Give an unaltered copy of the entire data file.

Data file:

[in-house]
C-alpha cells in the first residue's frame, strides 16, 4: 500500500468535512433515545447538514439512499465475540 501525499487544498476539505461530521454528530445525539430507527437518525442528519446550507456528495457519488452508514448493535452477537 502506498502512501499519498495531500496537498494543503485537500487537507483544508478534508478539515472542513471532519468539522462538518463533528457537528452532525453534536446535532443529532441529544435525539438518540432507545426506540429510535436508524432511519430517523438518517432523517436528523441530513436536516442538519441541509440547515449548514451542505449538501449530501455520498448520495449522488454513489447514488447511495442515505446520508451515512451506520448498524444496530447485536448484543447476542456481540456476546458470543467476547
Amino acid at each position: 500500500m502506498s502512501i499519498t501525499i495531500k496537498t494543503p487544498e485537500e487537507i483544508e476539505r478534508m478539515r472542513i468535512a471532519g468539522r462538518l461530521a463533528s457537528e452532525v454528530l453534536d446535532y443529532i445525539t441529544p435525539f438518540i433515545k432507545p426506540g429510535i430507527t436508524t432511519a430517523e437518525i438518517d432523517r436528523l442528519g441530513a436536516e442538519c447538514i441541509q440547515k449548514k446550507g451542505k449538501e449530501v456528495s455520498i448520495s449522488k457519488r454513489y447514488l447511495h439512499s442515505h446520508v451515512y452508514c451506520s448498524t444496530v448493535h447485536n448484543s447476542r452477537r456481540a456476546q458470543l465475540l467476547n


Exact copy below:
[in-house]
C-alpha cells in the first residue's frame, strides 16, 4: 500500500468535512433515545447538514439512499465475540 501525499487544498476539505461530521454528530445525539430507527437518525442528519446550507456528495457519488452508514448493535452477537 502506498502512501499519498495531500496537498494543503485537500487537507483544508478534508478539515472542513471532519468539522462538518463533528457537528452532525453534536446535532443529532441529544435525539438518540432507545426506540429510535436508524432511519430517523438518517432523517436528523441530513436536516442538519441541509440547515449548514451542505449538501449530501455520498448520495449522488454513489447514488447511495442515505446520508451515512451506520448498524444496530447485536448484543447476542456481540456476546458470543467476547
Amino acid at each position: 500500500m502506498s502512501i499519498t501525499i495531500k496537498t494543503p487544498e485537500e487537507i483544508e476539505r478534508m478539515r472542513i468535512a471532519g468539522r462538518l461530521a463533528s457537528e452532525v454528530l453534536d446535532y443529532i445525539t441529544p435525539f438518540i433515545k432507545p426506540g429510535i430507527t436508524t432511519a430517523e437518525i438518517d432523517r436528523l442528519g441530513a436536516e442538519c447538514i441541509q440547515k449548514k446550507g451542505k449538501e449530501v456528495s455520498i448520495s449522488k457519488r454513489y447514488l447511495h439512499s442515505h446520508v451515512y452508514c451506520s448498524t444496530v448493535h447485536n448484543s447476542r452477537r456481540a456476546q458470543l465475540l467476547n